Moderate former president Mohammad Khatami rejected as a "show" the trial of 100 prominent reformers who were arrested after Iran's disputed June presidential poll set off unrest, his Web site said Sunday.
Iran tried on Saturday 100 moderates arrested shortly after Iran's June 12 election, charged with trying to overthrow the clerical establishment.
"The trial on Saturday was a show and the confessions are invalid. ... What was called a trial was a violation of the constitution," his Web site khatami.ir reported.
"Such show trials will directly harm the system and will further damage public trust," the statement read.
It was the first time since Iran's 1979 Islamic revolution that dozens of senior officials, including former ministers, vice-president and lawmakers, had been put on trial.
The official IRNA news agency said the defendants were charged with rioting, attacking military and government buildings, having links with armed opposition groups and conspiring against the ruling system.
Khatami, who backs moderate defeated candidate Mirhossein Mousavi, said detainees had confessed under duress.
"These confessions have been taken under extraordinary conditions. The detainees were not informed in advance about the court session and lacked access to lawyers," Khatami said.
State television showed footage of the courtroom with many young defendants, some handcuffed, and vice-president Mohammad Ali Abtahi, former deputy foreign minister Mohsen Aminzadeh and former MP Mohsen Mirdamadi in prison uniform.
Leading moderates say the vote was rigged in favor of hardline President Mahmoud Ahmadinejad. The authorities deny the charge and Iran's Supreme Leader, Ayatollah Ali Khamenei, has endorsed Ahmadinejad's re-election.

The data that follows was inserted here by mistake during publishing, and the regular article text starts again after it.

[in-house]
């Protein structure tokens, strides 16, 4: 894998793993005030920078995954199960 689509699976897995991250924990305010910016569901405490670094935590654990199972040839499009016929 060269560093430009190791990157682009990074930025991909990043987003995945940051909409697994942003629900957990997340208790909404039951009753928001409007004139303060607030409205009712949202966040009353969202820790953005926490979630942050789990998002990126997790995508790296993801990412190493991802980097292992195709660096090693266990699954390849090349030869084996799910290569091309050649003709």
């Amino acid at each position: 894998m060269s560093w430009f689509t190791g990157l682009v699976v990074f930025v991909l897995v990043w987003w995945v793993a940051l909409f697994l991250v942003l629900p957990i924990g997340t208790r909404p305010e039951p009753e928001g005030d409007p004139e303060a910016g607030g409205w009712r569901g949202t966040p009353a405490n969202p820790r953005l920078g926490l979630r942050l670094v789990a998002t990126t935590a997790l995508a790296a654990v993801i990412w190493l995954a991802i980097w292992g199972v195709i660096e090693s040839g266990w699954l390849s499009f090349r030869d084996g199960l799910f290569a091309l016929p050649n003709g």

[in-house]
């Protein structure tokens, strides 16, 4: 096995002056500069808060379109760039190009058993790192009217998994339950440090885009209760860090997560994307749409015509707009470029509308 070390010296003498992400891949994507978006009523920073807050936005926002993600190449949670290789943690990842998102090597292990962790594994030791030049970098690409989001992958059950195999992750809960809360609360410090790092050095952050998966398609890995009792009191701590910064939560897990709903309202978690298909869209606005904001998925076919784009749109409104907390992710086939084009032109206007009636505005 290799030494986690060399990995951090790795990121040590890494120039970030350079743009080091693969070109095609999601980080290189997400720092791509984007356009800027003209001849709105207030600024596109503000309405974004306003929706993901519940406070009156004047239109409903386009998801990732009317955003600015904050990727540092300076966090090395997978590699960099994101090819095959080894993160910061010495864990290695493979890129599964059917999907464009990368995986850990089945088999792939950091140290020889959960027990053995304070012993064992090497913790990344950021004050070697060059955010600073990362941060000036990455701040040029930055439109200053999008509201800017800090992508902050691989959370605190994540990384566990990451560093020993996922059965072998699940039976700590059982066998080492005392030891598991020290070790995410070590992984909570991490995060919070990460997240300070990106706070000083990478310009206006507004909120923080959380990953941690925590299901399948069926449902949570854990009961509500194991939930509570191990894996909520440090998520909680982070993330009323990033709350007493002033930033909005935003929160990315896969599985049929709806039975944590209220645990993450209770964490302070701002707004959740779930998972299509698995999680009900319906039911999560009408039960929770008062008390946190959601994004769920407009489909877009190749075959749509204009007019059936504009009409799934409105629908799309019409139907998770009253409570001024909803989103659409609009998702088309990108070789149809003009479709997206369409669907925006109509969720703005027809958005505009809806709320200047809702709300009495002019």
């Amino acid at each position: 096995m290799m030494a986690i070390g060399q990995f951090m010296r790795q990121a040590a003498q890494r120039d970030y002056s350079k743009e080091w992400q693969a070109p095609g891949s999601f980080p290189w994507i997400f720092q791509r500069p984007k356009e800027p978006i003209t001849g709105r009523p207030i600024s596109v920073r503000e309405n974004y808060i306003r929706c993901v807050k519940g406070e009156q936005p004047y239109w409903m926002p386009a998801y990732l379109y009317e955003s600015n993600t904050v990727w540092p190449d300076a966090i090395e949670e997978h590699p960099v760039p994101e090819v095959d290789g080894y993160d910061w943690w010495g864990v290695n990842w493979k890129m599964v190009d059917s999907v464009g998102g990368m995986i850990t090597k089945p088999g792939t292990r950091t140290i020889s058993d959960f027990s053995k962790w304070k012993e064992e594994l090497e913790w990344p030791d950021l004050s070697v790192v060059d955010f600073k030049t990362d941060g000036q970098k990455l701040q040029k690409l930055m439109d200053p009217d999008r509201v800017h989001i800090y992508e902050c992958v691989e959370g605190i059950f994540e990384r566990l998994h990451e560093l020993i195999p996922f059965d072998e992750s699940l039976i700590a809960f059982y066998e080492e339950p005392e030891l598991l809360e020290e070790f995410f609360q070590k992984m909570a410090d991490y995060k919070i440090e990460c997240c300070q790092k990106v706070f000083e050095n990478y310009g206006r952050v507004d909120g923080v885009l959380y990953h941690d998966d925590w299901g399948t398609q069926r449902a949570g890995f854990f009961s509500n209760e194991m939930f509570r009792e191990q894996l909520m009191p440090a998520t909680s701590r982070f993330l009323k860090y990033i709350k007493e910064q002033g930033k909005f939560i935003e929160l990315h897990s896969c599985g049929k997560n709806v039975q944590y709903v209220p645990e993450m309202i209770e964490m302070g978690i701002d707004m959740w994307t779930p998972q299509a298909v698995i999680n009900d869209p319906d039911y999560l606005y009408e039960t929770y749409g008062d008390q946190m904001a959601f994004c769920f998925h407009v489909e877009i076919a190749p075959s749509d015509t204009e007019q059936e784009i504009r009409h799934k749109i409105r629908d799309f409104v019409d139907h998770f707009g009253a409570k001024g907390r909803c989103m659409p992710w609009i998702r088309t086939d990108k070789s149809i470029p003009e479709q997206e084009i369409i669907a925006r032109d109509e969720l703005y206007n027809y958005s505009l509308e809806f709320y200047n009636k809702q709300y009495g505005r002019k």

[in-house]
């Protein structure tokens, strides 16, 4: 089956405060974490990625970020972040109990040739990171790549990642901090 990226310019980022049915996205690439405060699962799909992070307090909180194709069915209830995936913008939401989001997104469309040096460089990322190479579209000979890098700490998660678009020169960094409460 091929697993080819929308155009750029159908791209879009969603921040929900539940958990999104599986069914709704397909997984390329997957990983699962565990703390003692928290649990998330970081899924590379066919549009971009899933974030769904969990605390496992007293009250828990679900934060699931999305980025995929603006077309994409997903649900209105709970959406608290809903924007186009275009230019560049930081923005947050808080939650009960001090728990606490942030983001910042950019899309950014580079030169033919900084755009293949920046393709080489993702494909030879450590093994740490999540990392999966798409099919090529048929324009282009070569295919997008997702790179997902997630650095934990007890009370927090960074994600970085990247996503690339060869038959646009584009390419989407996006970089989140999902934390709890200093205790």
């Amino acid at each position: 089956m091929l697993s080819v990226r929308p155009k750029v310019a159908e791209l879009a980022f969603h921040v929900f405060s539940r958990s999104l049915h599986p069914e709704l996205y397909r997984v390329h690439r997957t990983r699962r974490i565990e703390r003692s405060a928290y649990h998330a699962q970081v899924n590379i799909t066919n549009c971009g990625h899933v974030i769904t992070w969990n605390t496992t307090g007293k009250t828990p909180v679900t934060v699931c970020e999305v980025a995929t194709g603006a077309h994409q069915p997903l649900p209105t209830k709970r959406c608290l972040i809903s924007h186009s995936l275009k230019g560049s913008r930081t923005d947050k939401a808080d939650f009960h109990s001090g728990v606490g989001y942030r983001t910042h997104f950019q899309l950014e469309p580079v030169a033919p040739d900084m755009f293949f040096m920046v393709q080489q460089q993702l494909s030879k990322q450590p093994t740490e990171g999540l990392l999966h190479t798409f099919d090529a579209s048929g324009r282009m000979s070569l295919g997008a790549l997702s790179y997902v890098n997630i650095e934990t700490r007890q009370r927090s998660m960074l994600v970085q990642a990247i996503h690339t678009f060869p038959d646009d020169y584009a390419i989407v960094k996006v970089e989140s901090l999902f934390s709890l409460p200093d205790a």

Khamenei will formally approve on Monday Ahmadinejad's second four-year term. He will be sworn in before parliament on Wednesday. Leading moderates have denounced the new government as "illegitimate."
State television showed two prominent reformers saying that the vote was not rigged. Abtahi, a close ally to Khatami, apologized for his misjudgements about the vote.
Abtahi also testified that leading moderates Mousavi, Khatami and former president Akbar Hashemi Rafsanjani had taken an "oath" before the vote to support each other, IRNA reported.
Rafsanjani, who heads the Assembly of Experts that can appoint or dismiss the supreme leader, denied it. The election has created a rift among senior Iranian officials.
Mousavi and the authorities blame each other for the bloodshed. At least 20 people died in violence after the poll.
Conservative wants second trial
Meantime, a conservative who ran in the election criticized the government for not putting people on trial who attacked opposition protesters and tortured detainees.
Mohsen Rezaei sent a letter to Iran's judiciary chief saying the unrest would likely continue if those who harmed opposition supporters were not brought to justice.
Rights groups say hundreds of people, including senior pro-reform activists, journalists, academics and lawyers, have been arrested since the vote.